Kirchner’s KET film nominated for regional Emmy award
A one-hour documentary produced by longtime Woodford Theatre artistic director Beth Kirchner has been nominated for an Ohio Valley Regional Emmy Award. “I was thrilled to be nominated,” said Kirchner, an independent writer, producer and director who has lived in Woodford County since 1994. “Any recognition by your peers in your profession is significant.” Nominees for Ohio Valley Regional Emmy Awards earn points from judges (writers, producers and directors in another region of the country) for TV programs that air in the Ohio Valley region. Kirchner wrote, produced and directed “Forgotten Fame: The Marion Miley Story” for Kentucky Educational Television. KET first aired the documentary last Sept. 29. The tragic circumstances of Marion Miley’s murder at the Lexington Golf Club in September 1941 and its aftermath “was certainly a compelling component,” of this story, but Kirchner chose to focus her documentary on a 27-year-old golfer’s achievements in life. “Someone being murdered in a senseless crime is not in itself a great story to tell,” Kirchner said. “So I had to figure out what were the compelling components of this story. What made it worth telling?” During countless hours of research, Kirchner concluded, “It was her life that was special – not her death.”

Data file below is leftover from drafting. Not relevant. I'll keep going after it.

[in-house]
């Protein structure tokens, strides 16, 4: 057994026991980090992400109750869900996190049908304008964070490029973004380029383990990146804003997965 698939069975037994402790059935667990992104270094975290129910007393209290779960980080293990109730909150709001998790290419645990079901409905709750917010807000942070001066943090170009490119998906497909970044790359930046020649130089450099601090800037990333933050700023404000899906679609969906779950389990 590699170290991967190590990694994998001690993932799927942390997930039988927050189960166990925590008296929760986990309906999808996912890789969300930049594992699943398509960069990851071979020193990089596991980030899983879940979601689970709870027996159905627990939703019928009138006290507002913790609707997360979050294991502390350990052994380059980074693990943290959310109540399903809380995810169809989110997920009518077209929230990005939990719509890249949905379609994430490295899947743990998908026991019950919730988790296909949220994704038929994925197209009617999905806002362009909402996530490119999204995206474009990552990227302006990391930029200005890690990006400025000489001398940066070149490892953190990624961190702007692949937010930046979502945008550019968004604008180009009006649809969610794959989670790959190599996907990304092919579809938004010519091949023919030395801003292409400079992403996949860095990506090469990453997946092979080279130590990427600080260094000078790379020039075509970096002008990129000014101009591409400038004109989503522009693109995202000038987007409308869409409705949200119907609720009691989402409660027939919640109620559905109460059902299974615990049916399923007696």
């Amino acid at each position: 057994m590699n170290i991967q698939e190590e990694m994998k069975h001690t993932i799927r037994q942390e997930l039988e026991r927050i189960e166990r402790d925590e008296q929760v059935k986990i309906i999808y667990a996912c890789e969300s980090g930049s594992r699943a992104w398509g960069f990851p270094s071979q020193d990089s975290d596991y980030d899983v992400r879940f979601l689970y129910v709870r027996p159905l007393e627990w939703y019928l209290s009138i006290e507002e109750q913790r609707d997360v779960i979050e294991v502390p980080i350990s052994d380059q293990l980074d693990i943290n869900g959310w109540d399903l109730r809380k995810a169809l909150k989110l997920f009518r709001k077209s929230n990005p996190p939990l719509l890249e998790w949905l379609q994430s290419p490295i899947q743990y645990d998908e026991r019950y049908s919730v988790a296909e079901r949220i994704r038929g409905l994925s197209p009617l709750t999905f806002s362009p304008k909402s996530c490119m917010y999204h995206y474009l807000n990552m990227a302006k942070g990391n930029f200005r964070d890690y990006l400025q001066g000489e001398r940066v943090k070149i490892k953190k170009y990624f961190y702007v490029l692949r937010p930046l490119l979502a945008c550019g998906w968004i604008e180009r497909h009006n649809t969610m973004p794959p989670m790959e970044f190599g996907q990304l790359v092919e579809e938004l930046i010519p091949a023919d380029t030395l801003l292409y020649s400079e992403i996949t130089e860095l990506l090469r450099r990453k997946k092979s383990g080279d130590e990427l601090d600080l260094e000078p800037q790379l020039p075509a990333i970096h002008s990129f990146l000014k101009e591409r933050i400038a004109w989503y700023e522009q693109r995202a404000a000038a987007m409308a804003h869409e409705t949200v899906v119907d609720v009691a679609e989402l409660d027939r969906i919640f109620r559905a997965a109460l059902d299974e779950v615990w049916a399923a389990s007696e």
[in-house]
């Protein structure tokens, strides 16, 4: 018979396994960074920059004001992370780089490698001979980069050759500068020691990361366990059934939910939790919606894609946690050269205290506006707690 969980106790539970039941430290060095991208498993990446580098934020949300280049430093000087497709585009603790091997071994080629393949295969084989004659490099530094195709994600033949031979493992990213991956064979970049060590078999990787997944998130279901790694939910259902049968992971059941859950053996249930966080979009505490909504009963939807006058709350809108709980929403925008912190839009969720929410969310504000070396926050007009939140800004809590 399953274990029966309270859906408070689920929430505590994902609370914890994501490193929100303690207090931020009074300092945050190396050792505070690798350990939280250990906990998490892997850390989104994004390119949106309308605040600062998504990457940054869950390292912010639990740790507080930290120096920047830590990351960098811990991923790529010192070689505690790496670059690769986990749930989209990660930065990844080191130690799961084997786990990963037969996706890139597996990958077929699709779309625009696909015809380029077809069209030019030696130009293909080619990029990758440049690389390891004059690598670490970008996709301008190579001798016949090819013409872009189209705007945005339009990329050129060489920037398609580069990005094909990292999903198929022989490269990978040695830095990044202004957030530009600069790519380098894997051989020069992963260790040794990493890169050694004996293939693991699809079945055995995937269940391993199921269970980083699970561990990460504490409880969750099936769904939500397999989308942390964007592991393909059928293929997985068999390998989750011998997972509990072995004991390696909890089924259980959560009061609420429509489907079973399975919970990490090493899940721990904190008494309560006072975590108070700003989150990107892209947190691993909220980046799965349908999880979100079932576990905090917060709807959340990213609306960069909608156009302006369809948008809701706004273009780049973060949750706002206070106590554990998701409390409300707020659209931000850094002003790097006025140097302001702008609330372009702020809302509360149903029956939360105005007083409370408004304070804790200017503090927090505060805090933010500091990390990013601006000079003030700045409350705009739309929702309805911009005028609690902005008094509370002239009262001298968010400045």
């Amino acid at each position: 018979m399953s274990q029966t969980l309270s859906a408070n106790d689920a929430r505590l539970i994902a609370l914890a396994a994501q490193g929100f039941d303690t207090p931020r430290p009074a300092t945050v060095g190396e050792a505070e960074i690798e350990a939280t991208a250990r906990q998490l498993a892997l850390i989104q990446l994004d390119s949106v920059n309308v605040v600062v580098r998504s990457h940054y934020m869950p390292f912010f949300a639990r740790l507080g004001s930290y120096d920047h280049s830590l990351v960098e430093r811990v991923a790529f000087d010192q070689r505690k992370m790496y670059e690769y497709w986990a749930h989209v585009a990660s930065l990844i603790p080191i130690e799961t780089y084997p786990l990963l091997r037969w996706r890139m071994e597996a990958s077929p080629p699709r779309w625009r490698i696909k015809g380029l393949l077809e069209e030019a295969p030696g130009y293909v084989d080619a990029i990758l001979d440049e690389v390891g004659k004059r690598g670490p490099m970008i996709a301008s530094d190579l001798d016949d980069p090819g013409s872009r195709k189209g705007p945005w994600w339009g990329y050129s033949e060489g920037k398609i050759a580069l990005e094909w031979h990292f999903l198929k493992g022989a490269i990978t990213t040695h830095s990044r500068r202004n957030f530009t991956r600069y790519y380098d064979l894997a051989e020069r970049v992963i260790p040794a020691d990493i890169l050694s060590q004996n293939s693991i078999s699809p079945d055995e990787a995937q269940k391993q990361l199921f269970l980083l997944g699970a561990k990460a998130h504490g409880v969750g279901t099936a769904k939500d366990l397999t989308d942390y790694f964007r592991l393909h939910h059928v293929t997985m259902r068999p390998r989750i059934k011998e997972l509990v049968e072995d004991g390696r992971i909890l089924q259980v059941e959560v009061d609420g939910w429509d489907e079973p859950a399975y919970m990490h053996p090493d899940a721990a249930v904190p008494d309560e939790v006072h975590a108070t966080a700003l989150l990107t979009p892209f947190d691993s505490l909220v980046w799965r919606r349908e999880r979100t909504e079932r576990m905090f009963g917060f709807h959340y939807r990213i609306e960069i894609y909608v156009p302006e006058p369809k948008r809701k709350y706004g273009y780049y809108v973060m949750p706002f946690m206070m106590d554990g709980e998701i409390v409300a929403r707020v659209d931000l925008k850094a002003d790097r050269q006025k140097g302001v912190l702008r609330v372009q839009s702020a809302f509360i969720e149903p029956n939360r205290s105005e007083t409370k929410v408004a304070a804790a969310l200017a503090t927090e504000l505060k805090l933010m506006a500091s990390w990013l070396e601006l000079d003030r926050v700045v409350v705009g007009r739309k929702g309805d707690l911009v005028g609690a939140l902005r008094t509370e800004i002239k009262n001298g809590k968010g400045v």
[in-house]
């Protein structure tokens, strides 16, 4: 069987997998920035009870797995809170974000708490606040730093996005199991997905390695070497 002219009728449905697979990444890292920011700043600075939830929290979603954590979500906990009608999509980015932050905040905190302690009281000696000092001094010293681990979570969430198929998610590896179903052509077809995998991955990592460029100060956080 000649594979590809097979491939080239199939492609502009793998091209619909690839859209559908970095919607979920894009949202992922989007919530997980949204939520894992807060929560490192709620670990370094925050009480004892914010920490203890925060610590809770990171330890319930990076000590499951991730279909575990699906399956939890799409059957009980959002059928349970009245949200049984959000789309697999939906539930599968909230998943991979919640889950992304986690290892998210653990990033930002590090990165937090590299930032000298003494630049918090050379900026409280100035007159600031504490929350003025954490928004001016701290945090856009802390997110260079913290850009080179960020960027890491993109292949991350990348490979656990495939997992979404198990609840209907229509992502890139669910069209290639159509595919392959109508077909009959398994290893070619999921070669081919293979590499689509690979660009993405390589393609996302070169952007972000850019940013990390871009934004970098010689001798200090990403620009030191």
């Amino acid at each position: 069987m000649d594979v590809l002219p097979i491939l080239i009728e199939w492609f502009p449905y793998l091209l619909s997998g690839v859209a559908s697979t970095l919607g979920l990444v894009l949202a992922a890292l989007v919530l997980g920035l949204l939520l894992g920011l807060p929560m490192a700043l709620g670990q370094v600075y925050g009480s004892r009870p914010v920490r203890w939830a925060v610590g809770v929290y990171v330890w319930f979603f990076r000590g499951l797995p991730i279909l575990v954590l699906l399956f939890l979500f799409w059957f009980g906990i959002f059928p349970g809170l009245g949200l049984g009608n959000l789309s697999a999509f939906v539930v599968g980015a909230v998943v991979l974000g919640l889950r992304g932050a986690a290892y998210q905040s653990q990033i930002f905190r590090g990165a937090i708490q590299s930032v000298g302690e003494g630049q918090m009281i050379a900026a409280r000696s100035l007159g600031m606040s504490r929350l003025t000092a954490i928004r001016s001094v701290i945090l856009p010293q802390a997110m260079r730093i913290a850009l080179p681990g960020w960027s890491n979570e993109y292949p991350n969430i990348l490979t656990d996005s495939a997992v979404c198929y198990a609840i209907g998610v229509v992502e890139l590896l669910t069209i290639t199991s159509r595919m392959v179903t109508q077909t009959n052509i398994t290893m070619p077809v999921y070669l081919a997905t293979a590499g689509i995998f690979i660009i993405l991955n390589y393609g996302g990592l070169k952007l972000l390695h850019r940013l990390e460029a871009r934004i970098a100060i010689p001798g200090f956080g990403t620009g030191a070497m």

In her documentary, she wanted to focus on Marion Miley and her exceptional achievements as an internationally renowned golfer who helped pave the way for future generations of golfers – and women. “She really was courageous in an era (when women being in the workforce) wasn’t common at all. This was before World War II, before Rosie the Riveter, before women were in the workplace. She was really on the cutting edge of” this change “…that made it easier for others that came behind her,” said Kirchner. Kirchner relied on Marion Miley’s diary, newspaper accounts and interviews with two men – one well into his 90s – for insight into her life and her extraordinary skills as a golfer. She read police reports and trial transcripts to take viewers back to the Lexington Golf Club where Miley was murdered and back to the courtroom where three men were convicted of killing her and mortally wounding her mother, Elsa. Kirchner described her extensive background as a stage director as a significant factor in KET hiring her to produce “The Marion Miley Story,” which relied on reenactments to take viewers back to 1941 Lexington. Kirchner is currently doing research – tracking down photos and archival material – for another documentary that will air on KET. “Black in Blue” tells the story of four African-American football players at the University of Kentucky who broke the SEC’s color barrier in 1967. It’s being produced by American Focus and directed by Paul Wagner, an Academy Award-winning independent filmmaker. Next February, Kirchner returns to Woodford Theatre to direct “Enchanted April,” which excites her. “I’m really looking forward to doing some theatre again,” she said. “…I love sitting in the audience and being a part of a live audience reacting to the work that we’ve been doing on the stage – to see what hits, what misses. I miss that.” One of 19 regional chapters of the National Academy of Television Arts and Sciences, the Ohio Valley Regional Emmy Awards recognize television programs that air regionally in four states: Kentucky, Indiana, Ohio and West Virginia. Winners will be recognized during its annual awards gala on Aug. 5 in Lawrenceburg, Ind., which Kirchner said she may not attend because she doesn’t like “the attention on me.” She does appreciate being nominated for an Emmy and being asked to tell Marion Miley’s life story. Storytelling has been in her life since she was a young girl in Louisville growing up with nine siblings. “I liked to reenact the important events in my (eight) older siblings’ lives,” recalled Kirchner. “…I can’t remember a time when I wasn’t” telling stories.